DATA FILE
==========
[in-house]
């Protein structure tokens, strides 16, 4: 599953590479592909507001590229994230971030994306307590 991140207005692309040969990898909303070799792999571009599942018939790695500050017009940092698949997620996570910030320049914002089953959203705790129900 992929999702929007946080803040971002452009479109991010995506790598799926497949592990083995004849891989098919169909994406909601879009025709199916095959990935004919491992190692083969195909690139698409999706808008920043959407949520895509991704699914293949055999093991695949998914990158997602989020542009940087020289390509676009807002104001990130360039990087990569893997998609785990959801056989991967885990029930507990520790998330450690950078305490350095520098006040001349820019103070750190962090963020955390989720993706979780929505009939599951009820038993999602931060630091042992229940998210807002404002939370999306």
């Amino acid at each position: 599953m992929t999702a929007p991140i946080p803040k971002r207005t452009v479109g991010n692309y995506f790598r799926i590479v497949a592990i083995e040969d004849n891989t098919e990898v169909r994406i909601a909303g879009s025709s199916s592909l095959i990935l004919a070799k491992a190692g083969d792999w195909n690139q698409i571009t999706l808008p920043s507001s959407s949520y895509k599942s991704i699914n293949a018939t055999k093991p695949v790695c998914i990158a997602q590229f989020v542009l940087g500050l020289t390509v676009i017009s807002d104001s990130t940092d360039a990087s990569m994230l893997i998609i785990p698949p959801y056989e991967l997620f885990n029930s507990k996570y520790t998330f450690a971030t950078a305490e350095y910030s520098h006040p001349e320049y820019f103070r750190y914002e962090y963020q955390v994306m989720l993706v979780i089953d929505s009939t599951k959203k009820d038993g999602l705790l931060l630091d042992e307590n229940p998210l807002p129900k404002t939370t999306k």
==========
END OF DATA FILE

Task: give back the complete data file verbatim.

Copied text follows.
[in-house]
């Protein structure tokens, strides 16, 4: 599953590479592909507001590229994230971030994306307590 991140207005692309040969990898909303070799792999571009599942018939790695500050017009940092698949997620996570910030320049914002089953959203705790129900 992929999702929007946080803040971002452009479109991010995506790598799926497949592990083995004849891989098919169909994406909601879009025709199916095959990935004919491992190692083969195909690139698409999706808008920043959407949520895509991704699914293949055999093991695949998914990158997602989020542009940087020289390509676009807002104001990130360039990087990569893997998609785990959801056989991967885990029930507990520790998330450690950078305490350095520098006040001349820019103070750190962090963020955390989720993706979780929505009939599951009820038993999602931060630091042992229940998210807002404002939370999306």
């Amino acid at each position: 599953m992929t999702a929007p991140i946080p803040k971002r207005t452009v479109g991010n692309y995506f790598r799926i590479v497949a592990i083995e040969d004849n891989t098919e990898v169909r994406i909601a909303g879009s025709s199916s592909l095959i990935l004919a070799k491992a190692g083969d792999w195909n690139q698409i571009t999706l808008p920043s507001s959407s949520y895509k599942s991704i699914n293949a018939t055999k093991p695949v790695c998914i990158a997602q590229f989020v542009l940087g500050l020289t390509v676009i017009s807002d104001s990130t940092d360039a990087s990569m994230l893997i998609i785990p698949p959801y056989e991967l997620f885990n029930s507990k996570y520790t998330f450690a971030t950078a305490e350095y910030s520098h006040p001349e320049y820019f103070r750190y914002e962090y963020q955390v994306m989720l993706v979780i089953d929505s009939t599951k959203k009820d038993g999602l705790l931060l630091d042992e307590n229940p998210l807002p129900k404002t939370t999306k």